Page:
Project Exploration Summer Camp: Building STEM Interest and Skill
Project Exploration has always been present, providing opportunities to young people in our city and exposing them to the most important STEM fields today. A Case Study on Moving the STEM Fence: Exposing STEM to Minority Youth Who are Oftentimes Not Aware of Such Opportunities studied the impact that exposing students to STEM during summer camp. Early identification and on-going nurturing can be very effective in helping move the STEM fence in order to embrace some who might not otherwise have the opportunity.
Explore Engineering: Rocketry
This summer we had the pleasure of having two incredible high school programs. Especially our Explore Engineering: Rocketry program, where 15 High School students participated in a 6-week virtual program in which they worked with their facilitator to learn about aerospace engineering and building rockets. At the end of the program, the students successfully launched 15 rockets. Among these students was Nicholas who was an outstanding 8th-grade student, who had the opportunity to work alongside the high schoolers on this project. When asked about his experience in the program and why he decided to join and he was very excited to share his thoughts, saying: – “I really want to be an astronaut when I grow up, or at least be a NASA engineer helping astronauts meet new heights. That was very fun [speaking about the rocket launch]. Not only we were able to launch our rockets and find out which one went the furthest, but we got to see each other in person. Even though I didn’t meet my standards with my rocket, I made it. If I made it as a 13-year-old anybody who’s older can definitely make it”. – Nicholas is one of many students who successfully completed the Explore Engineering: Rocketry program. It was impressive to see how these young people were able to create meaningful interpersonal relationships and completed their projects in the virtual space.
STEM Mentors Make a Difference!
All of this was made possible by the excellent work of our STEM Facilitator, Omar Takadoum, who was dedicated to working with our students. Mentorship is a two-way street, Omar expressed gratitude and was very proud of their accomplishments – “I am immensely proud of the hard work all of them have put into creating their very own homemade rockets from scratch, using simple everyday home materials. Not only were the launches successful, but we were also able to recover most of the rockets undamaged, thanks to the parachutes that we made together. I would like to give special thanks to Alexandra Lopez, Naomi Oster, and Sarah Tinsman, for their unwavering support throughout this adventure, and for welcoming me to the Project Exploration family with open arms. This has been one of the most gratifying experiences of my life, and I am excited to witness what these #futureengineers will accomplish next!”.
Going Beyond Project Exploration!
We also had the opportunity of exposing Nicholas to another program thanks to one of our partners from OBAP (Organization of Black Aerospace Professionals), Titus Sanders who extended the invitation. Nicholas was able to attend the Higher Orbits flagship program: Go For Launch. Higher Orbits is a non-profit that uses space to promote STEM/STEAM while building teamwork, leadership, and communication skills. At the event, students were able to work with an astronaut, as well as other space and STEM professionals, and compete to have their experiment flown into space. Nicholas’ team won one of the challenges where they had to answer the question, what robots fictional or nonfictional help humanity the most? and propose a model. Nicholas said that they chose WALL-E and the ghosts from the video game Destiny 2, because – “WALL-E revived the planet and the ghosts helped the planet from dying.” We are very proud of Nicolas and his accomplishments in our program. Nicholas continues to participate in our programs, for the Fall he is joining the mechanical engineering program where he will work with our facilitator Omar once again for 6 weeks.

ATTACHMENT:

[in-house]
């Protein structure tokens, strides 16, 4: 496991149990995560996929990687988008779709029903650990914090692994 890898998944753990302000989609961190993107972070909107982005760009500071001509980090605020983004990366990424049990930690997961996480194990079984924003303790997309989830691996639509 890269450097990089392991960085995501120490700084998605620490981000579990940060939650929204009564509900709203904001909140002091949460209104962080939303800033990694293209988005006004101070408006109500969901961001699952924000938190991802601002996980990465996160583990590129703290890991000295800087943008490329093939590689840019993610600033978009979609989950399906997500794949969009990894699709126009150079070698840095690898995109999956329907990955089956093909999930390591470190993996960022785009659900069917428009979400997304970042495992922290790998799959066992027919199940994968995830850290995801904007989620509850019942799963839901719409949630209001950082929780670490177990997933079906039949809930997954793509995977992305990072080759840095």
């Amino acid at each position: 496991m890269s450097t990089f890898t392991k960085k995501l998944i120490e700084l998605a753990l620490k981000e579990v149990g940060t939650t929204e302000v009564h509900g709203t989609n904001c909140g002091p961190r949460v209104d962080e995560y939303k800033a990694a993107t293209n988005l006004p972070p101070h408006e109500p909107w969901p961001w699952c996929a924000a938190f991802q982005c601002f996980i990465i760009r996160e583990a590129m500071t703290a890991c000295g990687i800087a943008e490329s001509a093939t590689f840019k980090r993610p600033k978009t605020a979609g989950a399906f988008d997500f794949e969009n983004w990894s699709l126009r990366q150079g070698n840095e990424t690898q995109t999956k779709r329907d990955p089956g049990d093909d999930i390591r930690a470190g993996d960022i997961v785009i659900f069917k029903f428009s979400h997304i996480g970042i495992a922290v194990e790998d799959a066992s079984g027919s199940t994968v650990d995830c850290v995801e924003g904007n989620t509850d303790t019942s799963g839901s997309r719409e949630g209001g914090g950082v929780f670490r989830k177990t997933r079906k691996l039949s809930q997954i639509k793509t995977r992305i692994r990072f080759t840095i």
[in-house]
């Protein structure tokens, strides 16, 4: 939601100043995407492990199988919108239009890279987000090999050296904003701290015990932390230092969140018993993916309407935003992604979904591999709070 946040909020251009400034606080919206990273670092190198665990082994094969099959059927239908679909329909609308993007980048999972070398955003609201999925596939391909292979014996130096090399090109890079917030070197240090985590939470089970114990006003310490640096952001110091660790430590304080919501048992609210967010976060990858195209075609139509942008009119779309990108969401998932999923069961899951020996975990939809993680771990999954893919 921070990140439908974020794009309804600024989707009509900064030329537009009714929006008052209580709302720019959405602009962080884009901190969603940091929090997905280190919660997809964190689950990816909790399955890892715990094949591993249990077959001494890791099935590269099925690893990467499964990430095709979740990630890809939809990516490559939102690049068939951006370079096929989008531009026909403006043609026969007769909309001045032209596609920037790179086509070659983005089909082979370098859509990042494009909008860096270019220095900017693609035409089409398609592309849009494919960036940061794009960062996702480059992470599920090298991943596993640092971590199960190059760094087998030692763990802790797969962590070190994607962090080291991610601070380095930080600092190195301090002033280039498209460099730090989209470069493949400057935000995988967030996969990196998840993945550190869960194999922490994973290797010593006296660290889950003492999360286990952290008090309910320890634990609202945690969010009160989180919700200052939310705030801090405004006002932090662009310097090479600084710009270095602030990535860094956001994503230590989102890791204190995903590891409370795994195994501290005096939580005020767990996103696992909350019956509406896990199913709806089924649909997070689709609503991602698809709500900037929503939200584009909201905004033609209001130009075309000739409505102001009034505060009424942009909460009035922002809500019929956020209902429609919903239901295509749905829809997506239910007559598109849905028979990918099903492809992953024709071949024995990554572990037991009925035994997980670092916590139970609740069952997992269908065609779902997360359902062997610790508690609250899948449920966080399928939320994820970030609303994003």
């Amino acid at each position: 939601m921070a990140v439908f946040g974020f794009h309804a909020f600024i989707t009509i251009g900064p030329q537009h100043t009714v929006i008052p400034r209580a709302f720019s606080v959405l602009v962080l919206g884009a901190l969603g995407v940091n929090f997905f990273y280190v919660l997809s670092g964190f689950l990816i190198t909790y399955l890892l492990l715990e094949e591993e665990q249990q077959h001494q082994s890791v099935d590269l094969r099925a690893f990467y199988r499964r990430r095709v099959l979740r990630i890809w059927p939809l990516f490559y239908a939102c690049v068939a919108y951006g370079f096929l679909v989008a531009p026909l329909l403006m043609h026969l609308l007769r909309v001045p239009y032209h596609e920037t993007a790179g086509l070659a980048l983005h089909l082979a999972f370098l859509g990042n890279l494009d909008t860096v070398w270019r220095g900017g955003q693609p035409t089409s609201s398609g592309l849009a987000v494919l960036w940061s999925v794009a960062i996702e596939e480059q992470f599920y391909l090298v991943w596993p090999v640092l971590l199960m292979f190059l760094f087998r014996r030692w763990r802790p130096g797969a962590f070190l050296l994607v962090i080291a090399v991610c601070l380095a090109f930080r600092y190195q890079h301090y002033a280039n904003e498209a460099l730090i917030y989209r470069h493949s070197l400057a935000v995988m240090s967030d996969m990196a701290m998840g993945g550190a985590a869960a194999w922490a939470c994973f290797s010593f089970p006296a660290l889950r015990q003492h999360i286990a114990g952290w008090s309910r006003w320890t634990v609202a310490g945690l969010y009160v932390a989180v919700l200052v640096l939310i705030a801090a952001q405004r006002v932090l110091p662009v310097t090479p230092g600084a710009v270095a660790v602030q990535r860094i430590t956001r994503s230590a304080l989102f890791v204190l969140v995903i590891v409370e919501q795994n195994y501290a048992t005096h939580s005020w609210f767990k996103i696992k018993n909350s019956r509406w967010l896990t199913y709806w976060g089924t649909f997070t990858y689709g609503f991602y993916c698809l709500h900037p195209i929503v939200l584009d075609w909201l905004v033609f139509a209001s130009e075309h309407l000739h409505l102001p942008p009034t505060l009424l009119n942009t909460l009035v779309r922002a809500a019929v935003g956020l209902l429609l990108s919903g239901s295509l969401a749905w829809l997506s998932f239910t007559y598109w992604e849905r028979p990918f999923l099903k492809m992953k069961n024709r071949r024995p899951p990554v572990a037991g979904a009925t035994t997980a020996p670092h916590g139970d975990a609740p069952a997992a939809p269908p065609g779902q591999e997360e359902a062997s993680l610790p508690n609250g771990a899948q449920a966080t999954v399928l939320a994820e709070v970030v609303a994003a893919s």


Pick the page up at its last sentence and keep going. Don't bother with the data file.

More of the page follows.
We are also pleased that in addition to getting great skill development, PE STEM@home programs have uniquely positioned family engagement. Take a moment to watch Nicholas and his dad talk about his experience at Go For Launch.
Nicholas is just one face of over 800 students PE aims to serve in 2021
Our greatest strength has always been relationships; relationships with our young people, parents, and partners. We build community through STEM and fight for equitable opportunities for all young Chicagoans.
When the world fell into chaos this year and shuttered schools turned to e-learning, we knew students of all backgrounds would experience learning loss. However, we also knew our students would not be able to lean on community wealth to help them catch up. In fact, many didn’t even have access to the internet and devices at home. Our community turned to us for support and we stepped up. STEM@home was born as the homes of our staff transformed into virtual classrooms and STEMkit fulfillment centers. Compared to the same time last year, PE is serving 300% more students with high-quality, community-building STEM programs and has delivered over 2,000 STEMkits.
Moving into 2021, we are still just scraping the surface of the need. New prospective Chicago Public School partners continue to reach out, requesting urgent support for their students and teachers. While our model is scalable, we cannot serve more students without the support of people like you. We urge you to consider a gift to help us increase the number of students benefiting from exposure to STEM and the support of caring mentors.